• aged 50 years or older with hip or vertebral fractures
  • with a T-score −2.5 or lower
  • with a T-score between −1.0 and −2.5 with a FRAX score of 3% or higher for hip fracture or 20% or higher for a major osteoporotic fracture.

Furthermore, men on long-term systemic corticosteroid or antiandrogen therapy may benefit from antiosteoporosis therapy depending on their absolute fracture risk.40 The effects of antiosteoporosis drugs on BMD change and vertebral fracture risk are summarised in Table 4.41-46 The current PBS criteria for pharmacologic therapy for osteoporosis are summarised in Table 5.


Bisphosphonates are approved as first-line antiresorptive drugs for the treatment of osteoporosis. Aminobisphosphonates inhibit the enzyme farnesyl pyrophosphate synthase in osteoclasts, resulting in inhibition of bone resorption. Bisphosphonates can be administered orally (weekly alendronate or daily, weekly or monthly risedronate) or intravenously (annual or 18-monthly zoledronic acid). A recent meta-analysis showed that bisphosphonates reduced the relative risk of vertebral and nonvertebral fractures by 63% and 40%, respectively, in men with osteoporosis.47

In one trial of 241 men with osteoporosis, who were either hypogonadal and eugonadal, treatment with alendronate 10 mg daily for two years increased BMD at the lumbar spine and femoral neck and significantly reduced the incidence of radiologic vertebral fractures compared with placebo (0.8% vs 7.1%).41 Another study that included 284 men with osteoporosis treated with risedronate 35 mg once weekly for two years  showed a significant increase in BMD at the lumbar spine and total proximal femur (4.5% and 1.4%, respectively) at two years.42 However, fracture rates in both groups were similar, potentially due to the low incidence of fractures in the study. In a four-year extension of the original study, involving 218 of the initial participants, lumbar spine BMD continued to increase to 7.9% in those men who had taken risedronate for four years.48

The administration of zoledronic acid among older people, at one or two 5 mg doses within 90 days following hip fracture, resulted in a 35% reduction in overall rates of any new clinical fracture and a 28% reduction in death from any cause. However, no significant effects were seen on hip fracture rates over a 23-month study period.49 In another trial involving 1199 men with osteoporosis aged 50 to 85 years, two infusions of zoledronic acid 5 mg over 24 months significantly reduced the rate of new vertebral fractures by 67%. The treatment also led to fewer moderate to severe vertebral fractures, less height loss and an increase in BMD compared with the placebo group.43 A comparative study in men with osteoporosis receiving once-yearly zoledronic acid 5 mg versus once-weekly alendronate 70 mg demonstrated the noninferiority of zoledronic acid to alendronate. The study showed that 74.2% of men preferred the once-yearly zoledronic acid infusion over oral alendronate.50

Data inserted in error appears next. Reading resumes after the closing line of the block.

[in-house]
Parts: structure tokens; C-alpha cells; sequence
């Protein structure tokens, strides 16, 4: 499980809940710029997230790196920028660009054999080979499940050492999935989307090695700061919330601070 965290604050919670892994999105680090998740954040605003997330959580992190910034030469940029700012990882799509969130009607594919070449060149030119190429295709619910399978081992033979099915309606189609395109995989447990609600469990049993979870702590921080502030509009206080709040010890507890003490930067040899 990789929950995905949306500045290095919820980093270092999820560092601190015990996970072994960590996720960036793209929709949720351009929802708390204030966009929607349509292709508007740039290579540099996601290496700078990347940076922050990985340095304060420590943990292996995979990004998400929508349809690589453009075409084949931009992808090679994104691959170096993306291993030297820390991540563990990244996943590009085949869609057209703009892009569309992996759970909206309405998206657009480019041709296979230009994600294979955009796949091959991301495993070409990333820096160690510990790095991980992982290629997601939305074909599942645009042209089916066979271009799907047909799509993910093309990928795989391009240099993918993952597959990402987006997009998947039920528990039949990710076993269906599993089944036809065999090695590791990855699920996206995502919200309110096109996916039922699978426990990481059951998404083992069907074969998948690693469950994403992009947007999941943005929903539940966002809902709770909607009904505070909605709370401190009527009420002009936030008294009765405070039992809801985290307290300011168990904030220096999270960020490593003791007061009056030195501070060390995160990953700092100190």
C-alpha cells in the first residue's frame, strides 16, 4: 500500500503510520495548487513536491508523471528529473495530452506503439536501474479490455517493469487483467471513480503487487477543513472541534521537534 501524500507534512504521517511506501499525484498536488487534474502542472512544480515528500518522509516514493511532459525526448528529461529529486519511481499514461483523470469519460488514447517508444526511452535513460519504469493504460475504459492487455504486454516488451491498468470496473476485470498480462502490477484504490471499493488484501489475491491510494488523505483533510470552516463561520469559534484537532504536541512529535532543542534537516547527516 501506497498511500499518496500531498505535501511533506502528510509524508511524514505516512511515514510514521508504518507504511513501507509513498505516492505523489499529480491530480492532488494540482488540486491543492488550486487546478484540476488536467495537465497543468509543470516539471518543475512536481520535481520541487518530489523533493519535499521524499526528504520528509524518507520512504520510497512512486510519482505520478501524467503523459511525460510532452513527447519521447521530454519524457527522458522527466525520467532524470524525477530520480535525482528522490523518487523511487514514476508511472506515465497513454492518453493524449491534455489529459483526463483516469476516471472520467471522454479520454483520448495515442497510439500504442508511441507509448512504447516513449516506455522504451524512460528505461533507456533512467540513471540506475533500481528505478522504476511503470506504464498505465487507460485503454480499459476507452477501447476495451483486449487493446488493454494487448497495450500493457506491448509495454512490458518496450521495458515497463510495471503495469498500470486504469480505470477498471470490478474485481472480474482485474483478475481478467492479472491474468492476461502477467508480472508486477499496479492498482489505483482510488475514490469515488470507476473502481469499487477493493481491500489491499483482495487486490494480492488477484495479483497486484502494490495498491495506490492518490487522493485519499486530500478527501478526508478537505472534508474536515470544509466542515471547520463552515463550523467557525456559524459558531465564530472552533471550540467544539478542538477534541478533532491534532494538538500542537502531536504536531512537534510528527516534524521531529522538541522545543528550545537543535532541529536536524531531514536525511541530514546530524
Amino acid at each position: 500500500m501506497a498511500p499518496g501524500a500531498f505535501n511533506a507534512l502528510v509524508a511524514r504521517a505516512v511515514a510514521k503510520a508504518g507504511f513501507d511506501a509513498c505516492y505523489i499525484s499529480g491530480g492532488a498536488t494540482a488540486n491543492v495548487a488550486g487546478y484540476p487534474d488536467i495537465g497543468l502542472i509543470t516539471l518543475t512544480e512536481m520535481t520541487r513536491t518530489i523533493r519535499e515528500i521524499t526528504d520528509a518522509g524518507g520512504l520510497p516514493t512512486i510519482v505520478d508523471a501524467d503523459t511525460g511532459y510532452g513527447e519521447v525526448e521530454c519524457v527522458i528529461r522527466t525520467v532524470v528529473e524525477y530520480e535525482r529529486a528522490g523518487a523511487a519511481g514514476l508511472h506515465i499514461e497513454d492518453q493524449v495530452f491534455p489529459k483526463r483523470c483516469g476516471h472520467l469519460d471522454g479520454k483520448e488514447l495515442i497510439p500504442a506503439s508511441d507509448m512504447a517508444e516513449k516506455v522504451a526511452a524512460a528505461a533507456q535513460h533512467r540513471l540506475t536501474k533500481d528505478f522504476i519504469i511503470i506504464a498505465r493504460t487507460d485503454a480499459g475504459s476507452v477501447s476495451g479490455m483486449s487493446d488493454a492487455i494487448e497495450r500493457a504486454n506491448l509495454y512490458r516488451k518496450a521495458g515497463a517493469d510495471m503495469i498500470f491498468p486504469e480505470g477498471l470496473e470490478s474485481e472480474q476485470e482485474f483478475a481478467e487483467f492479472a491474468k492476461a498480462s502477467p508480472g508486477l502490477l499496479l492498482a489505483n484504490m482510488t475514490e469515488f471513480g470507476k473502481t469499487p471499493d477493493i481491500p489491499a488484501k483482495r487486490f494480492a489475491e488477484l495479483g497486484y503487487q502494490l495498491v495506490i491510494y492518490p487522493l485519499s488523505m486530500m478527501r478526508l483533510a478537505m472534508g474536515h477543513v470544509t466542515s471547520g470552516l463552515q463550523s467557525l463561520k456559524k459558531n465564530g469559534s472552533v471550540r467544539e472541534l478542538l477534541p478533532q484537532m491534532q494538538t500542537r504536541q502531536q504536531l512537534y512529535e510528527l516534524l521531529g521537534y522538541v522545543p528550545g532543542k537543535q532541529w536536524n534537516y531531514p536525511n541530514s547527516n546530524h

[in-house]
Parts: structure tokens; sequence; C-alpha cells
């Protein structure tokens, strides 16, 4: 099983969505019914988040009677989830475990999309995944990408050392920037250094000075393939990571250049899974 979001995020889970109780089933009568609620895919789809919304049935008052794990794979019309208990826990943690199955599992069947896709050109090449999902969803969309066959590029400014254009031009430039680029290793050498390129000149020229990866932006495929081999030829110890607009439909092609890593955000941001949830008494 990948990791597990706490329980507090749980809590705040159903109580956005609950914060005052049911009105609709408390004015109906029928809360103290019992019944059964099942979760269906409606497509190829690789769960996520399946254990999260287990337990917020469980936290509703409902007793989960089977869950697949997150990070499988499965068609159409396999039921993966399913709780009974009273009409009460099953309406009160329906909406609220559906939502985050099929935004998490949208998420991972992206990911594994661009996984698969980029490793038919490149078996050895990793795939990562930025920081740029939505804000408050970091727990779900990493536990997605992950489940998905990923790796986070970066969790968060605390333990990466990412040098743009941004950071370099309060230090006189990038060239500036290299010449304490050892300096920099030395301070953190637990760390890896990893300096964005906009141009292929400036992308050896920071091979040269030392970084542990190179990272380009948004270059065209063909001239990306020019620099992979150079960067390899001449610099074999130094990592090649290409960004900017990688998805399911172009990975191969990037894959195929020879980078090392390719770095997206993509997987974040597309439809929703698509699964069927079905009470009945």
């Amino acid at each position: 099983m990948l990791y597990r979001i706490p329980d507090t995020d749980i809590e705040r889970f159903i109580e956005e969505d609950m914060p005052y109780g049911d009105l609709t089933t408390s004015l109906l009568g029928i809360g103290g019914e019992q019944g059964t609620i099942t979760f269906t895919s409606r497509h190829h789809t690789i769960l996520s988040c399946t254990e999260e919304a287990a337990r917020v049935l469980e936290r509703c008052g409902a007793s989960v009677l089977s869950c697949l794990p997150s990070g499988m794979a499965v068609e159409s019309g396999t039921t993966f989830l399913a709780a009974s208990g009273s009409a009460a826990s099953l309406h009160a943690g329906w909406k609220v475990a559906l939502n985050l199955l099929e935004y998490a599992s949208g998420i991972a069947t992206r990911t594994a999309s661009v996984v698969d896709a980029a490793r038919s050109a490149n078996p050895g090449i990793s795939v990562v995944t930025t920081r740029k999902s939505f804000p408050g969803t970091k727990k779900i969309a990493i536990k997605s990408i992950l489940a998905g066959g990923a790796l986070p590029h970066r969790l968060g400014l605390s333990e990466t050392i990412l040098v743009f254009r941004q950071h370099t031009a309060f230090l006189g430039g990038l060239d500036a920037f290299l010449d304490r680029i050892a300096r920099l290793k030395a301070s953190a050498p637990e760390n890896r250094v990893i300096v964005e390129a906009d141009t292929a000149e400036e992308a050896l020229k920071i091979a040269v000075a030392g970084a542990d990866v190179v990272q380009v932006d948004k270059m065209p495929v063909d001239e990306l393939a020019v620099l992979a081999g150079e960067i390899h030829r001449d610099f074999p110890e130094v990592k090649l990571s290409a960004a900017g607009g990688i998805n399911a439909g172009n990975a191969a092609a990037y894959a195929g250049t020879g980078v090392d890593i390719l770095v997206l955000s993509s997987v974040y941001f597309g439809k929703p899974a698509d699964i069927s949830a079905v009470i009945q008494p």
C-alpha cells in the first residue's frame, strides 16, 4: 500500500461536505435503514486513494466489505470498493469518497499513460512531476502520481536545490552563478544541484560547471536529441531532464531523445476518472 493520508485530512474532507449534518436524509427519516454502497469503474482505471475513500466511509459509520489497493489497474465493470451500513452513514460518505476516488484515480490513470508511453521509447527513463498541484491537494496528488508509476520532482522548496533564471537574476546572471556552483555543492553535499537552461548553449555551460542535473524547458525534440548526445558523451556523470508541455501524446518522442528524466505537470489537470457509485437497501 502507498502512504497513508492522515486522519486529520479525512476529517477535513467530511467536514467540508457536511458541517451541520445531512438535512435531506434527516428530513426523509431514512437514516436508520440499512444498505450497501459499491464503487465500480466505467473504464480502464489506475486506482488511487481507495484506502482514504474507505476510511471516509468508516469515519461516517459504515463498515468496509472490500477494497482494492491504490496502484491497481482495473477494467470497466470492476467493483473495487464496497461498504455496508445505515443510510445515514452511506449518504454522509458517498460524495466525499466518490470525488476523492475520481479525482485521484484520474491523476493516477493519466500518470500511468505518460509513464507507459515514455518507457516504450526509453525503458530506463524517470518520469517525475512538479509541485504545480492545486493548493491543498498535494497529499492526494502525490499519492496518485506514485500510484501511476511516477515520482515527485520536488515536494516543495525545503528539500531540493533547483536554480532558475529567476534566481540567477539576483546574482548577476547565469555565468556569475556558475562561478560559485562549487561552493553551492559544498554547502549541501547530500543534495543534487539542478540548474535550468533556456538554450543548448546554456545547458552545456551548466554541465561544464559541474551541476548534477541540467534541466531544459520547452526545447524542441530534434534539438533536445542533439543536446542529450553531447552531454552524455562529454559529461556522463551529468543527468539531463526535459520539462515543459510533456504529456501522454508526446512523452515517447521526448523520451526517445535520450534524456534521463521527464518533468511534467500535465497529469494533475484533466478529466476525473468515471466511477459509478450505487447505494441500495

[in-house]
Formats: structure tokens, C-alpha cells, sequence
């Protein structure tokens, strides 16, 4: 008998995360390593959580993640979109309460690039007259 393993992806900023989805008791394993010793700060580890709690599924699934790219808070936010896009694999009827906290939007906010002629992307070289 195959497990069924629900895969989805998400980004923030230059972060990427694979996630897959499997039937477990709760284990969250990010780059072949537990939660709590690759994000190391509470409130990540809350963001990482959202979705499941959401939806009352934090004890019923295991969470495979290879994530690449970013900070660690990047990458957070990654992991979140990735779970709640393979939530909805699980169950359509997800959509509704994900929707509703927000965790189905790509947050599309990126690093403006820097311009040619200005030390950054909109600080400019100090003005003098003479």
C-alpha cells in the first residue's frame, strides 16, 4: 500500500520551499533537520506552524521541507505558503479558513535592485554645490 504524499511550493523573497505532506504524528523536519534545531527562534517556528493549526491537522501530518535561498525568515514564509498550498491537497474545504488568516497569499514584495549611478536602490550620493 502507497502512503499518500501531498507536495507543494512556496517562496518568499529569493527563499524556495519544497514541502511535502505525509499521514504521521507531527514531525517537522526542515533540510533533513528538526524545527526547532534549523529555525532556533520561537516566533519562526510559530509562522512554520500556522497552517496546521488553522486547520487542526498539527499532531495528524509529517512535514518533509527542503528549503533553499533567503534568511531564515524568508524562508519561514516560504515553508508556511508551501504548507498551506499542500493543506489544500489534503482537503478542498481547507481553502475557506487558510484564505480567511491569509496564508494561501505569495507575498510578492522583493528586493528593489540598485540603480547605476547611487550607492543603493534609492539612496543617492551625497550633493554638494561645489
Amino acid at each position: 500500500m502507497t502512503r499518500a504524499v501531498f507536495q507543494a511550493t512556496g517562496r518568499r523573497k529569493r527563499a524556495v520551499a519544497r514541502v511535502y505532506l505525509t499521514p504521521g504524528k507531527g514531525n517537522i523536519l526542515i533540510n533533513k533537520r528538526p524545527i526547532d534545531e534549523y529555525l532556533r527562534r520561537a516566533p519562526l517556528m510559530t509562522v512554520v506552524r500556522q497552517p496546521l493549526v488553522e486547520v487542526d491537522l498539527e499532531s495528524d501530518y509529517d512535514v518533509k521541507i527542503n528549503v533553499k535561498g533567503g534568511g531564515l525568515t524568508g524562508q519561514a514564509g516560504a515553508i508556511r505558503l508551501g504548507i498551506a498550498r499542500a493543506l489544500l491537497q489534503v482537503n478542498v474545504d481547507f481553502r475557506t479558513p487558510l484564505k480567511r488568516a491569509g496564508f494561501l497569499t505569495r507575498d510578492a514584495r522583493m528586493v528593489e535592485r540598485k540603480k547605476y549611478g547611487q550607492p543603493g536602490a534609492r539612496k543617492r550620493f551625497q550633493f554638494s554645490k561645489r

Long-term bisphosphonate therapy has been associated with an increased risk of atypical femur fractures and osteonecrosis of the jaw, although the absolute risk for both remains extremely low. Therefore, in men who are not at high risk of minimal trauma fracture, it is reasonable to pause therapy for two years after five years of treatment with oral bisphosphonates or three years of treatment with intravenous zoledronic acid. However, in those with ongoing high risk of fractures, oral and intravenous bisphosphonate therapy may be continued for 10 years and six years, respectively.51 The beneficial effects of bisphosphonate therapy on BMD persist for several years after treatment  with alendronate and zoledronic acid, but only lasts for about 12 months following risedronate therapy. It is important to measure BMD after two years of stopping treatment and consider restarting therapy if there has been a significant decline. Therapy may also need to be restarted earlier if a man’s risk profile has increased or if a fracture has been sustained.